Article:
By Doug Zeisel, TCV Growth Partner. Managing cash flow (money coming in vs. money going out) is a critical aspect of running a successful enterprise and never more so than now. Unfortunately, proper management of cash flow is usually neglected in favor of marketing, sales, and new product development. But the lifeblood of any company is cash flow and the CEO’s of growing enterprises need to ensure there is a finger on the pulse. I have seen companies that were on the brink of insolvency and were still spending like there was no tomorrow because the company had no cash flow management system. And, believe it or not, it all comes down to effective communication.
Good cash flow management is comprised of three aspects: forecasting cash availability, and managing Accounts Receivable (A/R) and Accounts Payable (A/P). For larger companies, a bank line of credit (LOC) is a major factor that can smooth out bumps in cash flow. But, it’s a good policy to efficiently manage cash to minimize reliance on a LOC.
The persons responsible for managing these functions need to understand how they can have a positive effect on the business by staying on top of their responsibilities. Senior management must communicate the need, the activities required, and the responsibility.
First, forecasting – The traditional method of forecasting cash flow is the rolling 13-week cash flow forecast which should be updated weekly to reflect actual receipts and disbursements and then reconciled to actual cash in various checking accounts. While valuable in forecasting potential cash shortfalls over a three month period, the downside of the 13-week cash flow model is that it is built on assumptions that, in the short term, may not pan out. A second simpler way to look at cash flow is a two-week forecast. However, both are built on the strength of weekly updates that reflect expected receipts and critical payments. Herein lies the importance of good management of collections and payments and both are founded upon good communication.
Let’s start with managing A/R – Good communication is, again key – Be sure that when you set up a new customer account, someone takes the time to review your terms of sale. This is a critical step and your customers need to know that you are serious about collecting money due to you firm. Most B2B companies provide their customers 30-day payment terms and also allow a discount if payments are made within 10 days of invoice. Unfortunately, many customers will take the discount and pay at 30 to 60 days. DO NOT ALLOW THIS TO HAPPEN or it will become standard practice. Here’s where good communication is essential – for each new customer you need to have someone in your collection department or a key company manager, call the customer at or before the first invoice and establish a friendly relationship with whoever manages their payments. It is essential to be cordial and let them know that yours is a small business and cannot afford to be their bank. Ask them if they will take the discount and pay at 10 days or pay the full amount at 30 days. This “ask” puts the customer payments person in a situation where they are making a commitment. Again, be courteous and friendly – it goes a long way. Establishing this relationship will pay off because the person making payments will generally try to help out. Regular calls to the customer A/P person will reinforce a pattern of prompt payments. The A/R manager should not rely on simply looking at an A/R Aging Statement. They need to know the customers and their payment patterns. They need to be able to call an A/P manager at the customer and get a realistic answer as to when a payment can be expected, especially if a payment becomes overdue. Lastly, if a payment becomes seriously overdue, the A/R manager needs to be able to dig into the weeds and find out why. Was the invoice not consistent with the Purchase Order (PO)? Was there a defective part shipped? Was there an issue with service? And if so, how can these potential snafus be resolved? Communicate the problem internally and solve it! I have seen seriously overdue invoices that might have been written off but for a resolution as simple as revising the invoice to match a PO.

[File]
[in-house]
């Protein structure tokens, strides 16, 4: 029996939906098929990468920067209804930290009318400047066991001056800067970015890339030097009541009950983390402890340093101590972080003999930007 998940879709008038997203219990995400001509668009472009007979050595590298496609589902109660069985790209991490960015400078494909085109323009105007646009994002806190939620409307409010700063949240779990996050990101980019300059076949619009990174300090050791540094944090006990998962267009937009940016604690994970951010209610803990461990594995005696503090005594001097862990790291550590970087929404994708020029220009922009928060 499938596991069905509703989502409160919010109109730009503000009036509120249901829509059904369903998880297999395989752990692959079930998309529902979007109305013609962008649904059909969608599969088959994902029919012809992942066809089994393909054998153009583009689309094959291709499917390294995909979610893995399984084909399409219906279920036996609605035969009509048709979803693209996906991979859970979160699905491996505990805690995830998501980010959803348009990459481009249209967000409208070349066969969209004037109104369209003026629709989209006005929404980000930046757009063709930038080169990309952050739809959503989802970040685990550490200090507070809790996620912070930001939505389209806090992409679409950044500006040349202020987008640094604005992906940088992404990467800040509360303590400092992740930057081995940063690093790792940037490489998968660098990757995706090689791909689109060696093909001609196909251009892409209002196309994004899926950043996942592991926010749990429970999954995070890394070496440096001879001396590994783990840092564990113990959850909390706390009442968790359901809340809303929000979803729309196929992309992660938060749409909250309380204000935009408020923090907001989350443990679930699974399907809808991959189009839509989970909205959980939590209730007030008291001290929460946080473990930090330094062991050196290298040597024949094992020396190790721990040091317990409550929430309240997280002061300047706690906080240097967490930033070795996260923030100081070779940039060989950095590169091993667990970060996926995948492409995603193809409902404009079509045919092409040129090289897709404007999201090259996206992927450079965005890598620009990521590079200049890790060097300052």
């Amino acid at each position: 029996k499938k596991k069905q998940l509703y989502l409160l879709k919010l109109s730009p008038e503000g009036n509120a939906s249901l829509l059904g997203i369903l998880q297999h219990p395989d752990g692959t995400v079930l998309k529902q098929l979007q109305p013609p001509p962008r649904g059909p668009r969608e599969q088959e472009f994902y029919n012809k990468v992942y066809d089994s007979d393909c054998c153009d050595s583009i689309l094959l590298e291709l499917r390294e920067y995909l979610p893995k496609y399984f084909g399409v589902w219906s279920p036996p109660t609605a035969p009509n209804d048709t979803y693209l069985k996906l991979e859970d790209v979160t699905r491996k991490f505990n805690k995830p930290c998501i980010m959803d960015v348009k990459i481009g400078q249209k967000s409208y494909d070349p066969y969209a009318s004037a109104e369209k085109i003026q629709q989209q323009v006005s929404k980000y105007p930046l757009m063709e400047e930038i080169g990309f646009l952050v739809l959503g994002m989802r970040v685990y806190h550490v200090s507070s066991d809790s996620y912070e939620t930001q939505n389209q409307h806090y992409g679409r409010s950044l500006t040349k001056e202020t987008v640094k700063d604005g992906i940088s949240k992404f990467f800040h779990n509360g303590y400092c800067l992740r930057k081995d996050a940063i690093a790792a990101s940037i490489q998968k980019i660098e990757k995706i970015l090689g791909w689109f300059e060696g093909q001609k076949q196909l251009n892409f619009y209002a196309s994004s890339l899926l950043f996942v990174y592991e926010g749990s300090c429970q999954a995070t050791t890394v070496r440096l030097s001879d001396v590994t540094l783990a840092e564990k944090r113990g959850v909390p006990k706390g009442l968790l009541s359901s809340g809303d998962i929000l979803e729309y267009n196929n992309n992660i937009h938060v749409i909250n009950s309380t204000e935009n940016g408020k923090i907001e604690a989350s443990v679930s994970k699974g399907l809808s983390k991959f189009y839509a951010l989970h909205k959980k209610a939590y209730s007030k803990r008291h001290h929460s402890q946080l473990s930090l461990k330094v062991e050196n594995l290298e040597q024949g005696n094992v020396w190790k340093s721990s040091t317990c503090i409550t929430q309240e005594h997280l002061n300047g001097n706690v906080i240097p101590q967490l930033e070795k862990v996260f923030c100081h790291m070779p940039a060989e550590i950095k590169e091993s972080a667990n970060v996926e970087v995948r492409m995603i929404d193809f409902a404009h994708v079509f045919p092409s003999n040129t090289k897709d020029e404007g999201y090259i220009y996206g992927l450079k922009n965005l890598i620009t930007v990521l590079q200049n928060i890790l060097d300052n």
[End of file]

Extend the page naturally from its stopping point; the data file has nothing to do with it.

Next, the A/P side. And once more, good communication is key, especially if there is an anticipated cash shortfall. Don’t hide from your creditors. Let them know the situation and find out if a partial payment is acceptable until incoming cash improves. Or, ask if a routine payment can be delayed. Help your management understand the critical payments coming due that need to be made to keep operations moving.
Finally, the person responsible for forecasting needs to meet on a regular basis with the A/P and A/R persons to understand who is threatening to cut off supply and who is holding up payment and why. The two-week short term forecast relies heavily on this information. The forecast person needs to be able to advise senior management of the critical payments that must be made on a priority basis.
In conclusion, whether you are a big, profitable company or a small struggling company, managing cash flow is critical to success. And, as discussed above, maintaining good communications within your company and outside your company with your customers and suppliers is the key to effective cash flow management. If you need help in setting up a cash flow forecast or system to manage cash flow, feel free to contact any TCV Partner.
Doug Zeisel, Managing Partner, TCV